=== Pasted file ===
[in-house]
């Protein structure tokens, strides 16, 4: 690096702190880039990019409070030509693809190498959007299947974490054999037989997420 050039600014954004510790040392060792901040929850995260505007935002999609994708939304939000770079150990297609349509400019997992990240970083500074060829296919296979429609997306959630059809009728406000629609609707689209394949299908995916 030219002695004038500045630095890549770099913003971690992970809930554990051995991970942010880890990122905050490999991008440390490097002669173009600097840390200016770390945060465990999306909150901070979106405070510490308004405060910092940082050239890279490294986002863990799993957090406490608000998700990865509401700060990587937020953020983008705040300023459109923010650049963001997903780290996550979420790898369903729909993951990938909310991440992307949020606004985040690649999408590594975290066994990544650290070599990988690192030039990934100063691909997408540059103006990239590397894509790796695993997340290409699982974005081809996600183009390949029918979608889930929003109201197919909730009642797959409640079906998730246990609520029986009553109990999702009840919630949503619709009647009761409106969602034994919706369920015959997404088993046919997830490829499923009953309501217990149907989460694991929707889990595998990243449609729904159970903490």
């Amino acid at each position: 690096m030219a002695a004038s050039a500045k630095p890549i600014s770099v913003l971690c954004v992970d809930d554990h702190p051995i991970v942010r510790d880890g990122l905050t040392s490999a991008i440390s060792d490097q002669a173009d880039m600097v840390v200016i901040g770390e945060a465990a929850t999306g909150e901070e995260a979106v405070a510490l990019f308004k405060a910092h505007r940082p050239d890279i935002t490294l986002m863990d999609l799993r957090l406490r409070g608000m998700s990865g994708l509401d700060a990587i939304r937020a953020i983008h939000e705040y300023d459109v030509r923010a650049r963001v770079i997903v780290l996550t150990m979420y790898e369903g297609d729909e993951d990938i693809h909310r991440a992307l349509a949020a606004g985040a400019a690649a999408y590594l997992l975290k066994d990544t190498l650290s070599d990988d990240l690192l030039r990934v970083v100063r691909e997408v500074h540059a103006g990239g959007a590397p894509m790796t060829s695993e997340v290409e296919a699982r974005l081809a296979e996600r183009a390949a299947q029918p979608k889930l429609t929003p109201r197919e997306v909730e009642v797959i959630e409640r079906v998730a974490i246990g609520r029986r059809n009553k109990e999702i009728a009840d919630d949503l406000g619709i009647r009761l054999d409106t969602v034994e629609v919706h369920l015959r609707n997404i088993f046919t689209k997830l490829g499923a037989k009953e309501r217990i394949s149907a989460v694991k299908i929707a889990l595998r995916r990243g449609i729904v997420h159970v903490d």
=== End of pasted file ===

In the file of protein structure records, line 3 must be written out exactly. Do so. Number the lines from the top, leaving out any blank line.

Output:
């Amino acid at each position: 690096m030219a002695a004038s050039a500045k630095p890549i600014s770099v913003l971690c954004v992970d809930d554990h702190p051995i991970v942010r510790d880890g990122l905050t040392s490999a991008i440390s060792d490097q002669a173009d880039m600097v840390v200016i901040g770390e945060a465990a929850t999306g909150e901070e995260a979106v405070a510490l990019f308004k405060a910092h505007r940082p050239d890279i935002t490294l986002m863990d999609l799993r957090l406490r409070g608000m998700s990865g994708l509401d700060a990587i939304r937020a953020i983008h939000e705040y300023d459109v030509r923010a650049r963001v770079i997903v780290l996550t150990m979420y790898e369903g297609d729909e993951d990938i693809h909310r991440a992307l349509a949020a606004g985040a400019a690649a999408y590594l997992l975290k066994d990544t190498l650290s070599d990988d990240l690192l030039r990934v970083v100063r691909e997408v500074h540059a103006g990239g959007a590397p894509m790796t060829s695993e997340v290409e296919a699982r974005l081809a296979e996600r183009a390949a299947q029918p979608k889930l429609t929003p109201r197919e997306v909730e009642v797959i959630e409640r079906v998730a974490i246990g609520r029986r059809n009553k109990e999702i009728a009840d919630d949503l406000g619709i009647r009761l054999d409106t969602v034994e629609v919706h369920l015959r609707n997404i088993f046919t689209k997830l490829g499923a037989k009953e309501r217990i394949s149907a989460v694991k299908i929707a889990l595998r995916r990243g449609i729904v997420h159970v903490d």